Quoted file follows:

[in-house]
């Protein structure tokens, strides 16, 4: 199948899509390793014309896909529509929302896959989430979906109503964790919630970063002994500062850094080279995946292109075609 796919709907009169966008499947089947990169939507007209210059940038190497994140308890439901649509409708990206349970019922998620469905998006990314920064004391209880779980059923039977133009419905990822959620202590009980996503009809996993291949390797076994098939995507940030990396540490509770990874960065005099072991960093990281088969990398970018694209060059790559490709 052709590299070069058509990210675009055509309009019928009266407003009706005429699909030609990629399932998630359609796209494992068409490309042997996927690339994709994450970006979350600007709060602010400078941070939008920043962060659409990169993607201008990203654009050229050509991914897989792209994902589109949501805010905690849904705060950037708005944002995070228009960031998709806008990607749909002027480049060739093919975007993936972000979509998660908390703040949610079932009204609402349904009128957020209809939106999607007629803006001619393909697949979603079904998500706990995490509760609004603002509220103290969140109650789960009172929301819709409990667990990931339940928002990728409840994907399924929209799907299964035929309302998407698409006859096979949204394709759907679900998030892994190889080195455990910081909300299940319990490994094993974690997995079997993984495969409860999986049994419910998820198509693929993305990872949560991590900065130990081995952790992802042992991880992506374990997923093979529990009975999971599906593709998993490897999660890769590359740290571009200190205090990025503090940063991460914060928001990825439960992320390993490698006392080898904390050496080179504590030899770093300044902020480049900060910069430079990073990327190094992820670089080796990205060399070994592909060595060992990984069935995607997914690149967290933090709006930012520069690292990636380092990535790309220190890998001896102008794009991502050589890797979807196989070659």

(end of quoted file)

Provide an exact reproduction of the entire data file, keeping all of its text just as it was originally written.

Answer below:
[in-house]
């Protein structure tokens, strides 16, 4: 199948899509390793014309896909529509929302896959989430979906109503964790919630970063002994500062850094080279995946292109075609 796919709907009169966008499947089947990169939507007209210059940038190497994140308890439901649509409708990206349970019922998620469905998006990314920064004391209880779980059923039977133009419905990822959620202590009980996503009809996993291949390797076994098939995507940030990396540490509770990874960065005099072991960093990281088969990398970018694209060059790559490709 052709590299070069058509990210675009055509309009019928009266407003009706005429699909030609990629399932998630359609796209494992068409490309042997996927690339994709994450970006979350600007709060602010400078941070939008920043962060659409990169993607201008990203654009050229050509991914897989792209994902589109949501805010905690849904705060950037708005944002995070228009960031998709806008990607749909002027480049060739093919975007993936972000979509998660908390703040949610079932009204609402349904009128957020209809939106999607007629803006001619393909697949979603079904998500706990995490509760609004603002509220103290969140109650789960009172929301819709409990667990990931339940928002990728409840994907399924929209799907299964035929309302998407698409006859096979949204394709759907679900998030892994190889080195455990910081909300299940319990490994094993974690997995079997993984495969409860999986049994419910998820198509693929993305990872949560991590900065130990081995952790992802042992991880992506374990997923093979529990009975999971599906593709998993490897999660890769590359740290571009200190205090990025503090940063991460914060928001990825439960992320390993490698006392080898904390050496080179504590030899770093300044902020480049900060910069430079990073990327190094992820670089080796990205060399070994592909060595060992990984069935995607997914690149967290933090709006930012520069690292990636380092990535790309220190890998001896102008794009991502050589890797979807196989070659």